Flying Tiger Line Pilots Association
John T. White
May 31, 1919- March 13, 1991
John was born in Dalhart, Texas, where he grew up on a farm with five brothers and sisters. As a lanky teenager, he played statewide competition basketball and drove tractor for the county road maintenance. (Dusty job) He and a buddy built an airplane which they flew with a book of instructions. (Landing instructions were continued next week.)
In September of 1941, at age 22, he enlisted in the AAF and was shipped over to England. (Must have been when he perfected that swing style to Glenn Miller's Band)
He went in on Omaha Beach D-Day plus 4, moving for the next year from France to Germany and back, to be in Paris on V-E Day, his mission scavenging for parts to keep reconnaissance planes in the air. So you might say, when he got qualified to be hired by the Flying Tiger Line in 1950, he knew the business from the ground up. This discipline helped him work his way up from captain, instructor, check pilot, chief pilot, director, and finally, senior director of flying in 1971.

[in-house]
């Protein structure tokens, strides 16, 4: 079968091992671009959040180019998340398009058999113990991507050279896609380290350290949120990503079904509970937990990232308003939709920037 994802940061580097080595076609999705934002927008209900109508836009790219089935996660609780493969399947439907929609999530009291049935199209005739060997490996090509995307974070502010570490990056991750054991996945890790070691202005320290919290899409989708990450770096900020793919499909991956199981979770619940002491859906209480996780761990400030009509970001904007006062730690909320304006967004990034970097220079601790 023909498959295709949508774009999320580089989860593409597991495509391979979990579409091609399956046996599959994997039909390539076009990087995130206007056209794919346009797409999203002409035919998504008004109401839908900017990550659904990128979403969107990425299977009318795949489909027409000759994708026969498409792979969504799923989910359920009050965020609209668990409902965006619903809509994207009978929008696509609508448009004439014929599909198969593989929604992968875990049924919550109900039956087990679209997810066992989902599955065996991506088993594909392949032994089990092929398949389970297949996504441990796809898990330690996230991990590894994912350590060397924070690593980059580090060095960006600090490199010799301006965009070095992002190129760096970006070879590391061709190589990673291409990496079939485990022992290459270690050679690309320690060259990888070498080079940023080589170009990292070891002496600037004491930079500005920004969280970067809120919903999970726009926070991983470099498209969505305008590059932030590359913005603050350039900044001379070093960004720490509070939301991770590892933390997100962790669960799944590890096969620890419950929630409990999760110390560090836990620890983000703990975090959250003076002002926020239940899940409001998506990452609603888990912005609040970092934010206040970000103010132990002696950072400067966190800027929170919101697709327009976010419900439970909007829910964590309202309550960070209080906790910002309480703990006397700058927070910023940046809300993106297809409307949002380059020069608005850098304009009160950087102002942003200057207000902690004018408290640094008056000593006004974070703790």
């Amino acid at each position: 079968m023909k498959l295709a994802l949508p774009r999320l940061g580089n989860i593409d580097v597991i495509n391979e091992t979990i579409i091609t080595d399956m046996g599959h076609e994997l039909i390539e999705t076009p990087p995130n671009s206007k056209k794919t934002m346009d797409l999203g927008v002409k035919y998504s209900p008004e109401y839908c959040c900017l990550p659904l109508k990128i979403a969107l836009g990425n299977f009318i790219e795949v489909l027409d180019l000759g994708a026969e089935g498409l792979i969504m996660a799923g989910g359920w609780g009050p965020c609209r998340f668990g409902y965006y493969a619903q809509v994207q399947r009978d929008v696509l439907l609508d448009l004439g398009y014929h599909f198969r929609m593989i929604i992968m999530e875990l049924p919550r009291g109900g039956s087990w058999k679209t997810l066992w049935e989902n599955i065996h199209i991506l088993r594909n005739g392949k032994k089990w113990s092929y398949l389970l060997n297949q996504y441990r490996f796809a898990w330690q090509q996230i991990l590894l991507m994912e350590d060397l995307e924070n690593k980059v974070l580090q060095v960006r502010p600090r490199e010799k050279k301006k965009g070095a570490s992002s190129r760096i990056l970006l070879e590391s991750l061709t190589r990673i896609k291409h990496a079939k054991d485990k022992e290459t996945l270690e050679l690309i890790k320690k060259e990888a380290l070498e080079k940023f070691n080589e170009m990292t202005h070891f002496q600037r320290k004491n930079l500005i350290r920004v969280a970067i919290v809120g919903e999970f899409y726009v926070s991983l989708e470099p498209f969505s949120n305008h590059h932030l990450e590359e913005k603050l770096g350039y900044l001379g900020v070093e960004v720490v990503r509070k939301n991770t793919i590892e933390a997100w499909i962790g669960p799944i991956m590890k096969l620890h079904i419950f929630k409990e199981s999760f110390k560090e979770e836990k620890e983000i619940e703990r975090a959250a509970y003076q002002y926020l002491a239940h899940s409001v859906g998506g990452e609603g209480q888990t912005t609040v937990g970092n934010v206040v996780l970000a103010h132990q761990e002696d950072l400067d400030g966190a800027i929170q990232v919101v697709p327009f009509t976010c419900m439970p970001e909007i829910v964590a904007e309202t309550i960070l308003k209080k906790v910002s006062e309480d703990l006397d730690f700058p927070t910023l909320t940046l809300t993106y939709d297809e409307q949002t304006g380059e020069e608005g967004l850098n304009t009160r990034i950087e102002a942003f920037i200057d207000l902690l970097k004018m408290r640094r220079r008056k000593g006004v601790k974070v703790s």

He was privileged to be a part of the "Can Do" Tiger spirit from the challenging 50's, flying the Hungarian Airlift and the Vietnam MATS, as well as representing the Tigers at Douglas, Boeing and IATA. He was especially proud that his son chose to follow in his footsteps to become a Tiger in 1971.
In 1974 he headed back to the love of his life, flying, for six more years, with some instructing and checking in the B747 simulator in Vancouver, B.C., renewing close "cockpit" ties with many old Tiger buddies. With their 60th birthdays a week apart, boss Ed Pinke accompanied him on his final flight, with Mike as copilot. Upon his arrival from Tokyo on that final landing at LAX he was surprised to find a host of Tigers, family and friends, assembled on the 9th floor of "Hi Tiger", welcoming him home. (And to think they used to call us "Non-Sked")
Another surprise party of 95 awaited him on the White Angus Ranch in San Diego County, to make sure he would get off to a good start on his retirement, but he put in another year of office time before finally turning his still considerable energies to another dream, raising and racing quarter horses on the 37 acre ranch, for the next twelve years. He had enjoyed golfing, boating, marlin fishing, and of course, Big Band Swing.
The farm boy saw all of his dreams come true.
He is survived by wife Joan, son Mike, daughter Jill, five grandchildren and a great grandchild.
Joan and Mike wish to extend their appreciation and gratitude to the many Tigers who have shared their heartwarming thoughts and memories of John with them over the years at Tiger reunions. It is of great comfort to know he is truly missed by the Tiger Family as well.
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